Partly thanks to fierce competition between companies and partly thanks to Japan’s love of seasonal, regional or otherwise unusual food there are probably more weirdly flavoured Japanese snacks than it’s possible to eat in a lifetime.
Of course most of these are just fun unusual flavours, cheesecake flavoured KitKats, watermelon flavoured Pepsi or even savoury sour plum flavoured pretzels. The kind of thing that brightens your day while you’re doing the shopping. Some however, some just make you stare. You take a moment, look at the snack again, but nope someone really did decide to make Sapporo Beer Flavoured Caramel.
Join us on a trip down the Top 5: Strange Japanese Snack Flavours, climbing the heights of Japan’s oddest, weirdest… and even most delicious confectionery and treats.
5: Melon Pan
Okay, so we’re going to start off with a sort of opposite. Melon pan isn’t really strange for what it tastes of, but more what it doesn’t…. namely melon. Yes, that’s right not only does melon pan not contain any melons, it also doesn’t actually taste of melon either. It tastes delicious, just not of melon. So what’s up? Well, it’s actually the resemblance of the crispy, sticky cookie coating on melon pan to a rock melon or cantaloupe that gives it the famous name. Having said that, melon fans’ disappointment at the lack of melon flavour means you can now find melon flavoured melon pan as well these days. We’re not sure if this is called melon melon pan or just melon pan though. It is frankly, a melon too far for us.
4: Curry Ramune
There are a lot of novelty ramune flavours. As well as the standard and oddly compelling kinda-lemon sort-of-lime flavour, there are also popular regional variations like mango, melon or yuzu. A few years ago there was a TV show where the losers had to drink oddly flavoured ramune as a punishment. It is to this latter category that curry ramune sadly belongs, proving once and for all that combining a delicious thing and a delicious thing can still make a kind of ‘ugh’ thing. Really, all that’s left is for them to make it massive. For those of you that enjoy crossing the streams (we don’t recommend this) you can even enjoy a ramune flavoured KitKat while you drink your chocolate flavoured ramune.
3: Wasabi KitKats
As you may have gathered Japanese KitKats are a bit different from their continental cousins. The majority of novelty KitKats are exclusive to special locations, focusing on regional dishes or produce. This is fine if you are Kyoto and get the Matcha KitKat as your culinary envoy to the world. If you are Shizuoka on the other hand, you get Wasabi KitKats. Luckily for the international reputation of Shizuoka, it actually works quite well. The wasabi and the white chocolate work together to give a kind of sweet, but fiery taste (think chilli chocolate). On the plus side, if Nestlé continue to release more savoury Kitkats you could probably recreate some kind of meal using KitKats alone. How about KitKat curry rice or KitKat ramen?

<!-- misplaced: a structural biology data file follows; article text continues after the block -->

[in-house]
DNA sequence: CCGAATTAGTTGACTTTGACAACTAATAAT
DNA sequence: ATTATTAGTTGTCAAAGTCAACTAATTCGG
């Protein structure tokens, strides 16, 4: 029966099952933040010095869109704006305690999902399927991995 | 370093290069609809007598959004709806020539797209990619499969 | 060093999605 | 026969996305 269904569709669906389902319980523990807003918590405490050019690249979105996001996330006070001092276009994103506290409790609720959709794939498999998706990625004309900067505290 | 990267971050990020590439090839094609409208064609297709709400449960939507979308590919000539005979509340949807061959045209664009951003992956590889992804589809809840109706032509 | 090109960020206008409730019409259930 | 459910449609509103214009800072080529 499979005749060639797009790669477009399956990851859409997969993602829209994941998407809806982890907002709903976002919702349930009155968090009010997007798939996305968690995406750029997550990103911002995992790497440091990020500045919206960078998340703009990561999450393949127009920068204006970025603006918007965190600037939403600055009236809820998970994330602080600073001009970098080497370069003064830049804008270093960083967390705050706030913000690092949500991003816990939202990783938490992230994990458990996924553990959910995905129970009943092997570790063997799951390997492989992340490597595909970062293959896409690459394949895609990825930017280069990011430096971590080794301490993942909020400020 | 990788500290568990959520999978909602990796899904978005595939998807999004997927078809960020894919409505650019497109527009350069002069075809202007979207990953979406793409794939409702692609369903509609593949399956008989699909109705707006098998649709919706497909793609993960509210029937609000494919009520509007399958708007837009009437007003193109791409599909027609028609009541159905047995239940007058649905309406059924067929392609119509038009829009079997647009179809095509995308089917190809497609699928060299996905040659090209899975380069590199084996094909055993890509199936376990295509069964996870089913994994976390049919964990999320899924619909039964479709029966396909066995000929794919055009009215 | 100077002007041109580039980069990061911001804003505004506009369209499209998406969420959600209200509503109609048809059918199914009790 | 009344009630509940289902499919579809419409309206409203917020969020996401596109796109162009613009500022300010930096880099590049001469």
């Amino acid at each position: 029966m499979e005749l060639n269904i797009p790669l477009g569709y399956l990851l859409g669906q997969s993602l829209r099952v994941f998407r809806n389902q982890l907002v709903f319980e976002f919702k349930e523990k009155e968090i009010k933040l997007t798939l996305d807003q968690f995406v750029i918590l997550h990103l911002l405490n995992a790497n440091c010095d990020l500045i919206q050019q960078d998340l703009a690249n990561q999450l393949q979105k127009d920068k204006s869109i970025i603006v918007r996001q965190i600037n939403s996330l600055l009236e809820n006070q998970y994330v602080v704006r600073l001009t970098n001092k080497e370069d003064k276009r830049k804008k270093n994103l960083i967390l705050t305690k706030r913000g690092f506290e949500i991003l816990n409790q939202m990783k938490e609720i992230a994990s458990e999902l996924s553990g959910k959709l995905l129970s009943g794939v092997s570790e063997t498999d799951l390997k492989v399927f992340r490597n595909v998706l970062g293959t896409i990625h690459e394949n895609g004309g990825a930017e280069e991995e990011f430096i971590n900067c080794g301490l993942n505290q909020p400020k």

2. Natto Cakes
Ahh, natto. Natto got a honourable mention in our previous Top 5: Weirdest Japanese Food! blog and for good reason. Made from fermented soy beans, this extremely healthy (but pongy) food is famous for inspiring a love-hate relationship in all that try it. Usually enjoyed on rice or in other savoury dishes like sushi, recently it’s been making in-roads into the last great bastion of un-healthy food… cake! While it maybe good news for health fans (it is a good alternative protein after all), if you, like me, recoil in horror at anything even slightly natto-esque it will be sad news. Who knows what delicious treats will be harbouring the devil bean! Not just content with interfering with cakes, it’s also been making appearances in jellies, hard candy and with jam on toast.
Okay, we’re approaching our next and final item. If you don’t have a strong stomach, we strongly, strongly suggest you don’t read the last item.
Still here? OK, scroll down.
1: Placenta Drinks
Like many people across the world, Japanese people are very concerned with ways to make themselves look younger or prettier or both. Over the years this has included a lot of food, for example nori seaweed has been believed to help hair grow shiny and strong since the Heian period (700s -1100s)! With this in mind, enter one of Japan’s strangest trends, placenta drinks! While placenta drinks are not supposed to actually taste of placenta, we’re not sure they’d be our go to drink if we wanted fruit flavoured refreshment. They’re made from all kinds of animals depending on the brand, including pigs and dolphins (but probably not humans). If necking a bottle of placenta drink is not your speed, brave souls can even have placenta injected into them at beauty salons! If you want to try something similar, but like your edible cosmetics a bit more fruity and a bit less terrifying why not give umeshu plum wine with collagen or royal jelly a try?
Phew, that’s all over! Ready for more!?
If you feel like expanding your taste buds in slightly less extreme ways, there are plenty of unusual but delicious snacks to be found at Japan Centre. We recommend the wasabi peas, sushi candy set or curry pretzels as slightly more sedate starts to your snacking odyssey!